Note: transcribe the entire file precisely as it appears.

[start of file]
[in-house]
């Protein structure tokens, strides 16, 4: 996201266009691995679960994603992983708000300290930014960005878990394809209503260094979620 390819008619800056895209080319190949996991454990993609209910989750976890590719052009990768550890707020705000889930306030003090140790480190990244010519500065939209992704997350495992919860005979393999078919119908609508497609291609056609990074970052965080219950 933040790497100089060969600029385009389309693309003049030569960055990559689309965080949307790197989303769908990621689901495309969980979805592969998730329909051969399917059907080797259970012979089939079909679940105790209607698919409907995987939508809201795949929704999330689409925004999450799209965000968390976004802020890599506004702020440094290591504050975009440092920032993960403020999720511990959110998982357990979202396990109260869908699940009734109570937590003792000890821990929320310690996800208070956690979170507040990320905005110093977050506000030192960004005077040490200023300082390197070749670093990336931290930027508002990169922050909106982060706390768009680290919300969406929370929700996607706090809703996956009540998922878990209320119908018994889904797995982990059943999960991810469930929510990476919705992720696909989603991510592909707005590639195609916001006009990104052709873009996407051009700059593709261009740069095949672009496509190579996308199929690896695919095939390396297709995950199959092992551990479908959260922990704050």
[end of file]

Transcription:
[in-house]
């Protein structure tokens, strides 16, 4: 996201266009691995679960994603992983708000300290930014960005878990394809209503260094979620 390819008619800056895209080319190949996991454990993609209910989750976890590719052009990768550890707020705000889930306030003090140790480190990244010519500065939209992704997350495992919860005979393999078919119908609508497609291609056609990074970052965080219950 933040790497100089060969600029385009389309693309003049030569960055990559689309965080949307790197989303769908990621689901495309969980979805592969998730329909051969399917059907080797259970012979089939079909679940105790209607698919409907995987939508809201795949929704999330689409925004999450799209965000968390976004802020890599506004702020440094290591504050975009440092920032993960403020999720511990959110998982357990979202396990109260869908699940009734109570937590003792000890821990929320310690996800208070956690979170507040990320905005110093977050506000030192960004005077040490200023300082390197070749670093990336931290930027508002990169922050909106982060706390768009680290919300969406929370929700996607706090809703996956009540998922878990209320119908018994889904797995982990059943999960991810469930929510990476919705992720696909989603991510592909707005590639195609916001006009990104052709873009996407051009700059593709261009740069095949672009496509190579996308199929690896695919095939390396297709995950199959092992551990479908959260922990704050």